The designation "deployed" means popularisers/users rather than necessarily creators. The type of projection and the properties preserved by the projection use the following categories:
Type of projection
- Cylindrical: In standard presentation, these map regularly-spaced meridians to equally spaced vertical lines, and parallels to horizontal lines.
- Pseudocylindrical: In standard presentation, these map the central meridian and parallels as straight lines. Other meridians are curves (or possibly straight from pole to equator), regularly spaced along parallels.
- Pseudoazimuthal: In standard presentation, pseudoazimuthal projections map the equator and central meridian to perpendicular, intersecting straight lines. They map parallels to complex curves bowing away from the equator, and meridians to complex curves bowing in toward the central meridian. Listed here after pseudocylindrical as generally similar to them in shape and purpose.
- Conic: In standard presentation, conic (or conical) projections map meridians as straight lines, and parallels as arcs of circles.
- Pseudoconical: In standard presentation, pseudoconical projections represent the central meridian as a straight line, other meridians as complex curves, and parallels as circular arcs.
- Azimuthal: In standard presentation, azimuthal projections map meridians as straight lines and parallels as complete, concentric circles. They are radially symmetrical. In any presentation (or aspect), they preserve directions from the center point. This means great circles through the central point are represented by straight lines on the map.
- Other: Typically calculated from formula, and not based on a particular projection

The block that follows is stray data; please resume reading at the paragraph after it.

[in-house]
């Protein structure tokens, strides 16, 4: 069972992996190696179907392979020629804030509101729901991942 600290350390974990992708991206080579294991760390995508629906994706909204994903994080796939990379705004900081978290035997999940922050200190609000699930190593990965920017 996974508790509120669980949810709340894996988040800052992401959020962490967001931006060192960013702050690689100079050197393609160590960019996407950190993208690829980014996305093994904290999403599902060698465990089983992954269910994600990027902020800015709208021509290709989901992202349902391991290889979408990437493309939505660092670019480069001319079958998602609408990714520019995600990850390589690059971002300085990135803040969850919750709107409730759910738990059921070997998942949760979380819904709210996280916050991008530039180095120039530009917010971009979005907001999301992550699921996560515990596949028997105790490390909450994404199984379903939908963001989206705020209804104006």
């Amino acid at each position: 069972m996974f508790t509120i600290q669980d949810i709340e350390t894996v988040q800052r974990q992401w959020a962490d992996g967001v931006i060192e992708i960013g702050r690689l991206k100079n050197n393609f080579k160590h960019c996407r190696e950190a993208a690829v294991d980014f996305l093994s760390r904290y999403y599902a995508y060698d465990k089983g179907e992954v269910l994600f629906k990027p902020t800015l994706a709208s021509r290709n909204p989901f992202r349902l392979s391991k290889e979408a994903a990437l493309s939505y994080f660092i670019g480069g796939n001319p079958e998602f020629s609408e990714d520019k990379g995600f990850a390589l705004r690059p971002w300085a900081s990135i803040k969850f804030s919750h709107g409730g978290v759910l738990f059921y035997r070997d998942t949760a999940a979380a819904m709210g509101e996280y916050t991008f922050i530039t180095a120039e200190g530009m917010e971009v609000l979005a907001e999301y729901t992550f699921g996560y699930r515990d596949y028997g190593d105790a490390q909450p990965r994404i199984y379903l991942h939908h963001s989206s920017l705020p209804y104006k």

- Polyhedral maps: Polyhedral maps can be folded up into a polyhedral approximation to the sphere, using particular projection to map each face with low distortion.
- Retroazimuthal: Direction to a fixed location B (by the shortest route) corresponds to the direction on the map from A to B.
- Conformal: Preserves angles locally, implying that locally shapes are not distorted.
- Equal Area: Areas are conserved.
- Compromise: Neither conformal nor equal-area, but a balance intended to reduce overall distortion.
- Equidistant: All distances from one (or two) points are correct. Other equidistant properties are mentioned in the notes.
- Gnomonic: All great circles are straight lines.
- Donald Fenna. "Cartographic Science: A Compendium of Map Projections, with Derivations". Section "The Ortelius Oval" p. 249.
- Carlos A. Furuti. Conic Projections: Equidistant Conic Projections
- Jarke J. van Wijk. "Unfolding the Earth: Myriahedral Projections". 
- Carlos A. Furuti. "Interrupted Maps: Myriahedral Maps". 
- James P. Snyder (1987), Map Projections—A Working Manual: USGS Professional Paper 1395, Washington: Government Printing Office. http://pubs.er.usgs.gov/publication/pp1395 .